Taking Australian criminology research world wide

The latest in Australian criminology research was well represented at conferences in Sweden and Norway recently.

Researchers from the School of Criminology and Criminal Justice presented a range of research at the Stockholm Criminology Symposium, an annual event for researchers, policy-makers and practitioners interested in the latest crime policy research.

Professor Anna Stewart, Dr Tara McGee, Ms Sue Donkin and Ms Li Eriksson spoke in a panel on criminology and criminal justice research from Australia. Their topics included the link between exposure to violence in childhood and partner violence perpetration; race, sex and offending trajectories; the evolution of pre-emption in anti-terrorism law; and alcohol consumption by university students. Associate Profesor Janet Ransley, Head of the School of Criminology and Criminal Justice, presented on mandatory detention of asylum seekers and Dr Hennessey Hayes presented on restorative justice perspectives and experiences.

Their sessions were well attended and provided the opportunity to discuss Australian research with international colleagues.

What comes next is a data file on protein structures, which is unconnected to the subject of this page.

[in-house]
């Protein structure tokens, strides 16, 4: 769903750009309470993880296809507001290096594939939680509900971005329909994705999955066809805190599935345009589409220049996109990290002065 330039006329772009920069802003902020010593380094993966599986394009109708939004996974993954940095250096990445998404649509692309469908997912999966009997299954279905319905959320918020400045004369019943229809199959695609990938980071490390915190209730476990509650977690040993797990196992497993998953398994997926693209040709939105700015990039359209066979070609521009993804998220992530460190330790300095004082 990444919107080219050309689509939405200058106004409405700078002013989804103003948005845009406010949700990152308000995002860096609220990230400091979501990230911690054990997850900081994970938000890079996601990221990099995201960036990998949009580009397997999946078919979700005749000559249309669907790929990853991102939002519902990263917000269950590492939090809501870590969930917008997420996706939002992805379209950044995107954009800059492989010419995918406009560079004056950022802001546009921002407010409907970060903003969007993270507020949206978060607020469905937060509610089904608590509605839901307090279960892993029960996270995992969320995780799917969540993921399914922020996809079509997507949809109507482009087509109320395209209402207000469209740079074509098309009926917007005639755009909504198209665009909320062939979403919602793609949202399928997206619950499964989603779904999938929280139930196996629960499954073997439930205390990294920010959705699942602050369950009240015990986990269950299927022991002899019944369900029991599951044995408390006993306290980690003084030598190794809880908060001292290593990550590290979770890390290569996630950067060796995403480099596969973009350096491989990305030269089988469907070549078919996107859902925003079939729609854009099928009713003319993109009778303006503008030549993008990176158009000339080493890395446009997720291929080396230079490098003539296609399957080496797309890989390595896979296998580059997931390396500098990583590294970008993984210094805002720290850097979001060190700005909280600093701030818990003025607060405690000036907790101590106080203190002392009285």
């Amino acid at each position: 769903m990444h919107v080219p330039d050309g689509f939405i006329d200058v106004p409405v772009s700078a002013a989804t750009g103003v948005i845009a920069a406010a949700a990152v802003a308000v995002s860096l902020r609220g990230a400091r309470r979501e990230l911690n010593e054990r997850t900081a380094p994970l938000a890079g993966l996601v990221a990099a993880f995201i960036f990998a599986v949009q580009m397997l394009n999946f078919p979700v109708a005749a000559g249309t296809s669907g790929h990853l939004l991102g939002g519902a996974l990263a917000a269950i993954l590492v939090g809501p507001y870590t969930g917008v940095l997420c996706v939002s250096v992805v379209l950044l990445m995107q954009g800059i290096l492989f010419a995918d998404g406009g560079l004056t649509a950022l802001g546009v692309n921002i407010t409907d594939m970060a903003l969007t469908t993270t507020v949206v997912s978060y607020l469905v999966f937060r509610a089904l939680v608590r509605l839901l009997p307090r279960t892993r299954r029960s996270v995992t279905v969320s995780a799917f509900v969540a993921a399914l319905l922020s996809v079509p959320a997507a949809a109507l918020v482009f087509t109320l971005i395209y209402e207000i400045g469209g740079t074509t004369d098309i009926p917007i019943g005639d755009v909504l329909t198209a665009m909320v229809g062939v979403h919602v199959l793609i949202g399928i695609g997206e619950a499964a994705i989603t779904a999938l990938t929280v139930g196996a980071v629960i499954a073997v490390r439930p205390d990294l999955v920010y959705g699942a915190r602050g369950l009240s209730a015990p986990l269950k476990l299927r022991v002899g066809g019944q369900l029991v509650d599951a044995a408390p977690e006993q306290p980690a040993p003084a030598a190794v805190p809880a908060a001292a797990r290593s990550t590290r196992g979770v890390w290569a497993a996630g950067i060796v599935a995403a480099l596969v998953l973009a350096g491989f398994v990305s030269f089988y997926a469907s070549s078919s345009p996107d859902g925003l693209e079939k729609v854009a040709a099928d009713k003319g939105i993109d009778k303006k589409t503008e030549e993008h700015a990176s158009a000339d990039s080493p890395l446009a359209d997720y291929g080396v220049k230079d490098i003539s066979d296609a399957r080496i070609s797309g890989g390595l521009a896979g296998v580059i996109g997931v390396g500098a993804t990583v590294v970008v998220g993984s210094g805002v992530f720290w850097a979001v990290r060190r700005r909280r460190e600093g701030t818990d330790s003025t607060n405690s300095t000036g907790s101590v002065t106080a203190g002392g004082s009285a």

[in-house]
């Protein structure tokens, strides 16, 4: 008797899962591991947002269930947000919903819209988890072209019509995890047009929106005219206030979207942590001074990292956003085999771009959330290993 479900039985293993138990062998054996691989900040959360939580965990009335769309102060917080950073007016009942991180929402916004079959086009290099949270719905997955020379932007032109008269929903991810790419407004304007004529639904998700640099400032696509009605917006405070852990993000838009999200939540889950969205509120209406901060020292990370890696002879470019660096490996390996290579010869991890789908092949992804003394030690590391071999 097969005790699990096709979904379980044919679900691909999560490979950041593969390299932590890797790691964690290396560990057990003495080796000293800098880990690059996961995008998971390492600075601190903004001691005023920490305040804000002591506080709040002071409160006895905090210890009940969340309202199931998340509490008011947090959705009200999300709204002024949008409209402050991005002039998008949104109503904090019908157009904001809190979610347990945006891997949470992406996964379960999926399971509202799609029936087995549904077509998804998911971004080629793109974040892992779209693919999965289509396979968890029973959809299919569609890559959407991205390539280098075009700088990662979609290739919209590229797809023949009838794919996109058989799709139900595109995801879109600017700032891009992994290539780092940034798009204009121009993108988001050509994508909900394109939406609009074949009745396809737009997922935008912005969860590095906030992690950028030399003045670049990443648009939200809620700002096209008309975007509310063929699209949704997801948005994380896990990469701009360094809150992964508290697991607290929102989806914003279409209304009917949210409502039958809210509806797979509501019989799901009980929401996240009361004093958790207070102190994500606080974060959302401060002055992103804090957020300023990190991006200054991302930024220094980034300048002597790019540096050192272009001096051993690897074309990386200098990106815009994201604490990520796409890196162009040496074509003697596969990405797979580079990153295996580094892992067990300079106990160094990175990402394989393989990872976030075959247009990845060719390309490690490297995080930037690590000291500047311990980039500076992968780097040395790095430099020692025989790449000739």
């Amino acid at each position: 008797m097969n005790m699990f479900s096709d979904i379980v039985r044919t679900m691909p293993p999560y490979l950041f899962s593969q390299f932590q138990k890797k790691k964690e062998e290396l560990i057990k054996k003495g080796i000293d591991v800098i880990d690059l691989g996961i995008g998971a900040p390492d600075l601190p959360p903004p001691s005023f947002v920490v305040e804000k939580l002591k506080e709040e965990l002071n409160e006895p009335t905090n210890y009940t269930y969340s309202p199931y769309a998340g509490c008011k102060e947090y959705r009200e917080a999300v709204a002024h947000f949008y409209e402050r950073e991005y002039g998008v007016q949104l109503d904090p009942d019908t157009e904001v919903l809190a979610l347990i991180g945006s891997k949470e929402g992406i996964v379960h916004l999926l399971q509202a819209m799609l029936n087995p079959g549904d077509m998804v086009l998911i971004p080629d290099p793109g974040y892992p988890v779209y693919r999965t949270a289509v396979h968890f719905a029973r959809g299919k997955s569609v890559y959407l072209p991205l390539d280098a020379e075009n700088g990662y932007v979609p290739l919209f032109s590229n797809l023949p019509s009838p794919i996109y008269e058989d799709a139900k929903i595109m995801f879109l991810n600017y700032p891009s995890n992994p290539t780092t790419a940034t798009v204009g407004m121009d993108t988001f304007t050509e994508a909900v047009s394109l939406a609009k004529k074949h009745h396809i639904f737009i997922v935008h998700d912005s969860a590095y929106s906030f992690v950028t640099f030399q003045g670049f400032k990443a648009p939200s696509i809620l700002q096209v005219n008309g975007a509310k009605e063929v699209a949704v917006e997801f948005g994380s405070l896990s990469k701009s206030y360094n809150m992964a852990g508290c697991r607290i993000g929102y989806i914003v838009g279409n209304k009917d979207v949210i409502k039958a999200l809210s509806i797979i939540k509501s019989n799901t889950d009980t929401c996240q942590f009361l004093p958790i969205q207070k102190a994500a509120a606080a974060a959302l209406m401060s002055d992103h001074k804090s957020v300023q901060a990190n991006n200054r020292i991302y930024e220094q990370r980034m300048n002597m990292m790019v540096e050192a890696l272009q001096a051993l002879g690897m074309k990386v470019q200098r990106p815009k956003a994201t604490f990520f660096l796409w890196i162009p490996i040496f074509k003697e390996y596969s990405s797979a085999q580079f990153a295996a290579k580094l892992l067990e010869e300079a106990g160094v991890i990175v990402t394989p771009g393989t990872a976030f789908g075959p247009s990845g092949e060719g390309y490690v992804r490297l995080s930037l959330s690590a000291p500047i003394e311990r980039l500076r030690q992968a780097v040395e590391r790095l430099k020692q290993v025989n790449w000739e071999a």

Jan van Dijk won the 2012 Stockholm Prize in Criminology which was presented by Sweden’s Queen Sylvia, followed by a gala dinner at Berns Salonger.

A number of staff also presented at the 21st Symposium on Environmental Criminology and Crime Analysis held in Norway recently. This symposium brings together the world’s leading researchers who focus on reducing opportunities for crime by studying crime-prone places, people and problems.

Presenters at this invitation only symposium included Professor Anna Stewart, Dr Danielle Reynald, Dr Michael Townsley and Professor Stephen Smallbone.

“Griffith criminologists’ presence at international events such as these are important for building international partnerships as well as publicising the strength and quantity of our research. They cement our reputation as the leading Australian criminology research centre, and help place us among world leaders in our field,” said Associate Professor Ransley.